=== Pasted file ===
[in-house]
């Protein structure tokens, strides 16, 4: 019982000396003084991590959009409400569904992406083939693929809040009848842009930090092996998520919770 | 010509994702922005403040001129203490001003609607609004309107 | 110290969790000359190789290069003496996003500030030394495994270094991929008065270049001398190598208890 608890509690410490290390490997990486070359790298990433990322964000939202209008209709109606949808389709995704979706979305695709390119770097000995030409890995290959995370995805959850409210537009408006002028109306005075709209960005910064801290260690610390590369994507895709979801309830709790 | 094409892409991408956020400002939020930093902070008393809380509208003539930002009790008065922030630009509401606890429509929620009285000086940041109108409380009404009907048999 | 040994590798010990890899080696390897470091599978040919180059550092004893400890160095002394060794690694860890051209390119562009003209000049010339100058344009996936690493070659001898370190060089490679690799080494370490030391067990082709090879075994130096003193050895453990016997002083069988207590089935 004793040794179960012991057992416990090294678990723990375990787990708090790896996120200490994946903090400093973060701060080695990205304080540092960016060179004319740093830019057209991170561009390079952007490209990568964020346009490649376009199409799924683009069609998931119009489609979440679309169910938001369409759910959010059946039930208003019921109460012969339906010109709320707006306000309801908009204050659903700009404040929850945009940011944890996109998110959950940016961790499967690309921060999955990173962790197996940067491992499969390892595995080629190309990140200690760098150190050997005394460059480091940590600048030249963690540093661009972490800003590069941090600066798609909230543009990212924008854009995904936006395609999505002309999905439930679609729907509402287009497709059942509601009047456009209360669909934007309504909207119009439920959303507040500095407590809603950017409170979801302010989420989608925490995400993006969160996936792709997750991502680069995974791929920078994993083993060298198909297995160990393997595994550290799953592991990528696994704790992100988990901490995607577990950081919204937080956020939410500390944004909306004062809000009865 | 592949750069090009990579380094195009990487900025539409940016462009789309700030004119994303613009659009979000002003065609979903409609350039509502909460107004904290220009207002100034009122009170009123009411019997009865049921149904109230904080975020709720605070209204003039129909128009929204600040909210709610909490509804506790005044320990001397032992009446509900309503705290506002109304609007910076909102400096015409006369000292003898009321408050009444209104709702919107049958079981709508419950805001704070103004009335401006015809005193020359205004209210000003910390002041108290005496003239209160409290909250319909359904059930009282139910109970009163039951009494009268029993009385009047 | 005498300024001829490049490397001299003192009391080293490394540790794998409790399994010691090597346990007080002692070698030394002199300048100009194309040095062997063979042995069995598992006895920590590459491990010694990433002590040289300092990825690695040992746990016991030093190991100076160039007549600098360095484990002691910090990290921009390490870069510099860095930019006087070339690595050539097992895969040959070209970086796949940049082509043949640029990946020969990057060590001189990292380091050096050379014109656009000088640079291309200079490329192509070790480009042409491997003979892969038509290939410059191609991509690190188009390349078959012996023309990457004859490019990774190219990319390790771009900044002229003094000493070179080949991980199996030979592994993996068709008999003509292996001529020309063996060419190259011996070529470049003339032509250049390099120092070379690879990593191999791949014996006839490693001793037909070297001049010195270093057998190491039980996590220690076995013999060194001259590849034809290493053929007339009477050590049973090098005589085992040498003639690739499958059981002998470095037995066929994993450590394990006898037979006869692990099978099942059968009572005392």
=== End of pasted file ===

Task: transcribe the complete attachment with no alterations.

[in-house]
């Protein structure tokens, strides 16, 4: 019982000396003084991590959009409400569904992406083939693929809040009848842009930090092996998520919770 | 010509994702922005403040001129203490001003609607609004309107 | 110290969790000359190789290069003496996003500030030394495994270094991929008065270049001398190598208890 608890509690410490290390490997990486070359790298990433990322964000939202209008209709109606949808389709995704979706979305695709390119770097000995030409890995290959995370995805959850409210537009408006002028109306005075709209960005910064801290260690610390590369994507895709979801309830709790 | 094409892409991408956020400002939020930093902070008393809380509208003539930002009790008065922030630009509401606890429509929620009285000086940041109108409380009404009907048999 | 040994590798010990890899080696390897470091599978040919180059550092004893400890160095002394060794690694860890051209390119562009003209000049010339100058344009996936690493070659001898370190060089490679690799080494370490030391067990082709090879075994130096003193050895453990016997002083069988207590089935 004793040794179960012991057992416990090294678990723990375990787990708090790896996120200490994946903090400093973060701060080695990205304080540092960016060179004319740093830019057209991170561009390079952007490209990568964020346009490649376009199409799924683009069609998931119009489609979440679309169910938001369409759910959010059946039930208003019921109460012969339906010109709320707006306000309801908009204050659903700009404040929850945009940011944890996109998110959950940016961790499967690309921060999955990173962790197996940067491992499969390892595995080629190309990140200690760098150190050997005394460059480091940590600048030249963690540093661009972490800003590069941090600066798609909230543009990212924008854009995904936006395609999505002309999905439930679609729907509402287009497709059942509601009047456009209360669909934007309504909207119009439920959303507040500095407590809603950017409170979801302010989420989608925490995400993006969160996936792709997750991502680069995974791929920078994993083993060298198909297995160990393997595994550290799953592991990528696994704790992100988990901490995607577990950081919204937080956020939410500390944004909306004062809000009865 | 592949750069090009990579380094195009990487900025539409940016462009789309700030004119994303613009659009979000002003065609979903409609350039509502909460107004904290220009207002100034009122009170009123009411019997009865049921149904109230904080975020709720605070209204003039129909128009929204600040909210709610909490509804506790005044320990001397032992009446509900309503705290506002109304609007910076909102400096015409006369000292003898009321408050009444209104709702919107049958079981709508419950805001704070103004009335401006015809005193020359205004209210000003910390002041108290005496003239209160409290909250319909359904059930009282139910109970009163039951009494009268029993009385009047 | 005498300024001829490049490397001299003192009391080293490394540790794998409790399994010691090597346990007080002692070698030394002199300048100009194309040095062997063979042995069995598992006895920590590459491990010694990433002590040289300092990825690695040992746990016991030093190991100076160039007549600098360095484990002691910090990290921009390490870069510099860095930019006087070339690595050539097992895969040959070209970086796949940049082509043949640029990946020969990057060590001189990292380091050096050379014109656009000088640079291309200079490329192509070790480009042409491997003979892969038509290939410059191609991509690190188009390349078959012996023309990457004859490019990774190219990319390790771009900044002229003094000493070179080949991980199996030979592994993996068709008999003509292996001529020309063996060419190259011996070529470049003339032509250049390099120092070379690879990593191999791949014996006839490693001793037909070297001049010195270093057998190491039980996590220690076995013999060194001259590849034809290493053929007339009477050590049973090098005589085992040498003639690739499958059981002998470095037995066929994993450590394990006898037979006869692990099978099942059968009572005392």